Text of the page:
Shannon Thomas and I worked with Mechanical Engineering lab TAs, their coordinator Kimberly Clavin, and Professor Xiaodong Sun to develop criteria for grading technical writing on student lab reports.
Though "techies" tend to be uncomfortable communicating the work that they do, the kinds of communication they need to master as part of that work--the audiences they need to address, the forms of writing they need to confront, the media in which they need to work--are more complex than what even folks in the humanities face. The first advice I got about writing and other forms of communication came from my father, an electrical engineer, who drove home to me again and again the importance of communicating clearly, precisely, and persuasively, as well as the consequences of failed communication (his favorite aphorism was that bad writing would go into the 'circular file').
However uncomfortable technical instructors are with communicating, they are in the best position as practitioners to help their students learn how to master the kinds of writing they will face in their work. They may be unfamiliar with the language they might use to coach their students, but they know when lab writing doesn't quite work the way it's supposed to. Our approach, then, was to help the TAs articulate their expectations for lab writing in as concrete a way as possible. We hoped to give them a good method for developing useful, descriptive rubrics to use while they were grading lab reports.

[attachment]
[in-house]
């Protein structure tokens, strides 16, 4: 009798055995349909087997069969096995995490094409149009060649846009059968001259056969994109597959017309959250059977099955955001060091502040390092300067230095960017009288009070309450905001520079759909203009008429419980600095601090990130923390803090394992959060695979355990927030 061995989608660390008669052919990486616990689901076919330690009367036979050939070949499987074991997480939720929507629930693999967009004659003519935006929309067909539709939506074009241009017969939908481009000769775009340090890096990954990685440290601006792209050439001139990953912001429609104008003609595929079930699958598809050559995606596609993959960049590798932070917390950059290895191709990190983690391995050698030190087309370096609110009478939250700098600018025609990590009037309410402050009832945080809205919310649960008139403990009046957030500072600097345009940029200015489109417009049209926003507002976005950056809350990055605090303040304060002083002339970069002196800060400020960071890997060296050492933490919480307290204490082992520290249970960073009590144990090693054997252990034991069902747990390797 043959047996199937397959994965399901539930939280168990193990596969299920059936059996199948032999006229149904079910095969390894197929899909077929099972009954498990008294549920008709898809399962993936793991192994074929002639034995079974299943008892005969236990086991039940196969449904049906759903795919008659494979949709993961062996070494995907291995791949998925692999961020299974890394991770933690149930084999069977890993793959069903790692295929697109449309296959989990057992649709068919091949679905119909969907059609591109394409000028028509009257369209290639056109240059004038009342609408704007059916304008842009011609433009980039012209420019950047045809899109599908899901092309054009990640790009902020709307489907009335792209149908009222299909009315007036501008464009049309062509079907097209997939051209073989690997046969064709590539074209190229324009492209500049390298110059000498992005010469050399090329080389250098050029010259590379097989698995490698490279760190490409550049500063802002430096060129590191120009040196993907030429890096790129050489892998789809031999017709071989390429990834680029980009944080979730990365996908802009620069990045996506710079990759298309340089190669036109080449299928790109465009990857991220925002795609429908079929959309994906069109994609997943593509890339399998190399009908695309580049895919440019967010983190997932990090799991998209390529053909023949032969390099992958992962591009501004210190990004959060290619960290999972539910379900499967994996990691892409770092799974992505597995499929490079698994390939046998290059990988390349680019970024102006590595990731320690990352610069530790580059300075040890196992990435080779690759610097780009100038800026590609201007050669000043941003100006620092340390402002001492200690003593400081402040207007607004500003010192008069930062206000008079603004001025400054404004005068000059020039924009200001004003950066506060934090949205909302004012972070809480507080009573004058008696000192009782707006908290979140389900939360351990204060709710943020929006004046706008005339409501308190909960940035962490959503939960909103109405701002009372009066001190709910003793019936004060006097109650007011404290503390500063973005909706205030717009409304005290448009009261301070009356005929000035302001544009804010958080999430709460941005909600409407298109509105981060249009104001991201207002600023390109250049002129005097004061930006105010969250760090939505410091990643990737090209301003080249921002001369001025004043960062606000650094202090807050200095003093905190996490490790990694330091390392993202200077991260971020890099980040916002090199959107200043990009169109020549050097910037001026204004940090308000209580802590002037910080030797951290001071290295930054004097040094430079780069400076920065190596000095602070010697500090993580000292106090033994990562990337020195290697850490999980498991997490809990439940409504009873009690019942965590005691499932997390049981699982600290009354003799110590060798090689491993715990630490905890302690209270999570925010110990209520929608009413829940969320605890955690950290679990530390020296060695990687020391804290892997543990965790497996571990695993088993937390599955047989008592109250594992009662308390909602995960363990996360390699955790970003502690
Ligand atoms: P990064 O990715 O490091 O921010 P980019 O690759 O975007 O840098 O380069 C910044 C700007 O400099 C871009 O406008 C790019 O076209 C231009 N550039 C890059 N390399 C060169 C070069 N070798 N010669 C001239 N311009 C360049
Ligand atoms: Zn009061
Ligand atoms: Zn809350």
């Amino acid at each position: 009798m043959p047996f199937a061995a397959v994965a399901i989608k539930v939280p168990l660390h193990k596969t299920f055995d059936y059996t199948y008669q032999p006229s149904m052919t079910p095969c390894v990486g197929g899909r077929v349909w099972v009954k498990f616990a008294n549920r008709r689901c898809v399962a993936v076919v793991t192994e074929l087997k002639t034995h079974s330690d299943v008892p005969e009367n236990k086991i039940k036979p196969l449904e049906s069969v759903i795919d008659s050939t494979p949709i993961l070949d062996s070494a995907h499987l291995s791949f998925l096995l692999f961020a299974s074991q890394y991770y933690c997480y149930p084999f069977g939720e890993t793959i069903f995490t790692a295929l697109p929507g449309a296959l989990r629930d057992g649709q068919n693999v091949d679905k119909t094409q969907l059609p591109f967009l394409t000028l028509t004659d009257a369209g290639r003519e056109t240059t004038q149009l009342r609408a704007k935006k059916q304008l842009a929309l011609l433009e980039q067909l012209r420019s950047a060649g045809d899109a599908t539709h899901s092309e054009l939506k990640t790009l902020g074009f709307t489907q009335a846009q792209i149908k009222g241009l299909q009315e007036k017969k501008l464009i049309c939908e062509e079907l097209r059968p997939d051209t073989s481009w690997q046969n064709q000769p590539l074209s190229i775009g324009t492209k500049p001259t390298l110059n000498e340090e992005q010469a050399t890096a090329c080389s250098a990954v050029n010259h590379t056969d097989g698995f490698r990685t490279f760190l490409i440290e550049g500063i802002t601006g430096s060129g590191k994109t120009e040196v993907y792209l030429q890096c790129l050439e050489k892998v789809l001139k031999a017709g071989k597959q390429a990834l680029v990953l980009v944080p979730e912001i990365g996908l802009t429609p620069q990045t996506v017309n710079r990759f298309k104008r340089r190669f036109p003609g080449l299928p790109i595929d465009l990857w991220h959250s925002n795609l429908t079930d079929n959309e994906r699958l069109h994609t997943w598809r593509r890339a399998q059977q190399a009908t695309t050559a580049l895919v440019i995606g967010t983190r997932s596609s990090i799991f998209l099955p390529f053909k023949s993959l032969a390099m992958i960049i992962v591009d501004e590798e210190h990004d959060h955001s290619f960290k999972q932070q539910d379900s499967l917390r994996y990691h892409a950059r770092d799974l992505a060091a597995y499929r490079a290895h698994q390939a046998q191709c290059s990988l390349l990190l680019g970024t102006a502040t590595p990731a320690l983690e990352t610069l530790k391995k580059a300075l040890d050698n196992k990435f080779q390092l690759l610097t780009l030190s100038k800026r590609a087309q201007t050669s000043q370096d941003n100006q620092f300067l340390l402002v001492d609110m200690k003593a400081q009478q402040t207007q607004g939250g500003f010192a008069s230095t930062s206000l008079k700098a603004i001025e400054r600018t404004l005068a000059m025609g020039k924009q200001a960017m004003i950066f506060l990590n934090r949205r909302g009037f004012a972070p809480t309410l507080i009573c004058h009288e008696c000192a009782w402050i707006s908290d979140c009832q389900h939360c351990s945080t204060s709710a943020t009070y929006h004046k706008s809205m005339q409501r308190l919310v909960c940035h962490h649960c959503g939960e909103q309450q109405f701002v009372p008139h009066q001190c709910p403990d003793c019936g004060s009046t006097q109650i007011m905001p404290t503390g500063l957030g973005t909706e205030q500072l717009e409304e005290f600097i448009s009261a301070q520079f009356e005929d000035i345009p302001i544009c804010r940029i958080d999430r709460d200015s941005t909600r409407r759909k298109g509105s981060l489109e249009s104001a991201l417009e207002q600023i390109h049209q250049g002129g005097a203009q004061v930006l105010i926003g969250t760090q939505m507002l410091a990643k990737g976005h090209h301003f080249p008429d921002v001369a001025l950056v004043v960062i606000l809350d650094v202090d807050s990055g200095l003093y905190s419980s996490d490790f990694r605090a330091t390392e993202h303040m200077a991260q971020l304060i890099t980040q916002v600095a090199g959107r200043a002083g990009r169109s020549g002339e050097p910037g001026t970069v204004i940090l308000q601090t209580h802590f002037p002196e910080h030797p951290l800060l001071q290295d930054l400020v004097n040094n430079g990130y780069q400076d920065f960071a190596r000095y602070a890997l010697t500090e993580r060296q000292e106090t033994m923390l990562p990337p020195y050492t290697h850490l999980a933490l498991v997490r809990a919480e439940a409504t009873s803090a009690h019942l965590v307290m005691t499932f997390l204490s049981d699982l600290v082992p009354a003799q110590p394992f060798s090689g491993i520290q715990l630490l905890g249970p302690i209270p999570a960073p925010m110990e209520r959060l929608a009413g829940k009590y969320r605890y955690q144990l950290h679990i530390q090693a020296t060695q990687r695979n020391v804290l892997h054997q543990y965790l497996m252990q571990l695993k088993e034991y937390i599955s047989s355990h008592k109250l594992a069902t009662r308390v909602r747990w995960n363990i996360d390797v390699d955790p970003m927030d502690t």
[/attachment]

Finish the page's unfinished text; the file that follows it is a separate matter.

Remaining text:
We tried to proceed as empirically as possible, beginning with hypothesized expectations and checking them against sample student lab reports. We started with Kimberly's general rubric for technical writing, which included six categories for TAs to evaluate: content, organization, voice, word choice, sentence fluency, and grammar/conventions.
These general terms, though useful in categorizing broad issues important in writing, are less helpful for articulating how those categories play out in particular forms of technical writing. Therefore, we asked the group to state specific characteristics of lab reports that applied to each category. Unfortunately, I wasn't able to record the wonderfully observant points that the group made--perhaps someone who did so could post the list.
From here, each group member looked at a sample student lab to see if our initial criteria fit, and if there were any other observations we might make about how students write lab reports. Any patterns found among the reports could point to issues that might be worth spending 5-10 minutes in labs discussing. Again--feel free to post any observations made during the session.
We didn't have time in the workshop to complete a detailed rubric, but we had a very useful discussion about how this could be done. Evaluating student writing and responding to their learning needs is a long term process that requires constant, careful examination and reflection.
Here's the handout we used for the workshop: Mechanical Engineering Workshop, AU06